Sunday, January 04, 2009

Life and death

It's been a strange sad week with a big moment of euphoria. The contrast between the two moods means I've done little writing and a lot of reflecting.

On Monday I learned that one of my long time patrons from the small rural library died. On Tuesday my friend told us her husband had passed on Boxing Day. That was the same day we made the appointment to have Casey's canine companion put down. Not that the two even remotely compare but grief was unlimited in our house that day.

The next day, Wednesday, another friend of mine was thrilled when she went to the doctor and was pronounced cancer-free. I was over-the-moon thrilled and we celebrated a lot that day.

I felt guilty about it at times. So many people I cared about were devastated by their losses. Other people I know continue to wage a battle against that disease. Our joy seemed callous in the face of all that grief.

Thursday and Friday were solemn around here as we prepared ourselves and Tara for her passing. It's a cruel twist that our non-human companions, those who teach us about unconditional love, live but a few glorious years by our side.

Tara was a good dog. A smart dog who was loyal and dedicated to my parents. A dog who protected my mom and heeded my father's command to keep the house free of space invaders. It was his only real demand of her and to my knowledge we never once had an alien choose our home as an intergalactic B&B. She did her job well.

A dog reminded me that life, no matter how short or long, is to be lived to its fullest. That we are here to share ourselves with others, to protect and guard and love those we hold dear.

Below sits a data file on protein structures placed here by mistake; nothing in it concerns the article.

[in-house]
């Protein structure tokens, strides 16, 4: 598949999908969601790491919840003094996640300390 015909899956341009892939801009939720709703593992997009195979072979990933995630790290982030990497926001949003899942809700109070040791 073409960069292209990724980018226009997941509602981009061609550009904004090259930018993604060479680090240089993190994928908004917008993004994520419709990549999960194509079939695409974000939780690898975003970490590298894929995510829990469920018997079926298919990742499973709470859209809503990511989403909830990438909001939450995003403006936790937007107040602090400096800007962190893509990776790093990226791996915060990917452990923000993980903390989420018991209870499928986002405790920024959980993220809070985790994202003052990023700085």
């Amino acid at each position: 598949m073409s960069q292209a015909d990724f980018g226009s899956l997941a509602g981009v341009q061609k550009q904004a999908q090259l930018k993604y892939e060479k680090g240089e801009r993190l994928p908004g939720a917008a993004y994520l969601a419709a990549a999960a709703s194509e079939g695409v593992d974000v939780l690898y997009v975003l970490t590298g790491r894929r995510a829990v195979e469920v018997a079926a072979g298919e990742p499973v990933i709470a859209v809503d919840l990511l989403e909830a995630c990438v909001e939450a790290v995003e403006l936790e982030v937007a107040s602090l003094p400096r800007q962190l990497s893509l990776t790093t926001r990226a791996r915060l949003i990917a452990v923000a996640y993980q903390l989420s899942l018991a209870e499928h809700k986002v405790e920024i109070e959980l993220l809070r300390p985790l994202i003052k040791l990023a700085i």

I know my friends mourn the loss of their husbands. I know they had wonderful lives together full of joy and sorrow throughout the years. I know a dog's life doesn't compare to theirs. I do know that my one friend has many years ahead of her to share with those she loves. And those she hasn't met yet.

Her joy in no way diminishes everyone else's sorrow. In a way it highlights the losses. She is well aware of not only how fortunate she is, but of the opportunities that lie within her grasp. I'm not sure who said it but, "A life worth living is worth living well."

The lives we mourn were well-lived. The rest of us should do the same.

2 comments:

  1. It's the good stuff that gets us through the rest. So no guilt for celebrating.

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  2. Yesterday, I went to a memorial service for my dad's first cousin. The two of them (ignore her surviving brother who is and always has been a jerk) were the last of their generation. My dad wasn't well enough to attend but my mom, one of my sisters, my brother and his wife went. The service was a celebration of a life well-lived and for a person who dedicated her life to her family and to canine rescue.

    Celebrating life and the health of a friend is important. And I don't think those who've lost their love ones would begrudge you the celebration. Or the grief you feel at the loss of a loved, canine part of your family.

    My dad's cousin June would certainly understand.

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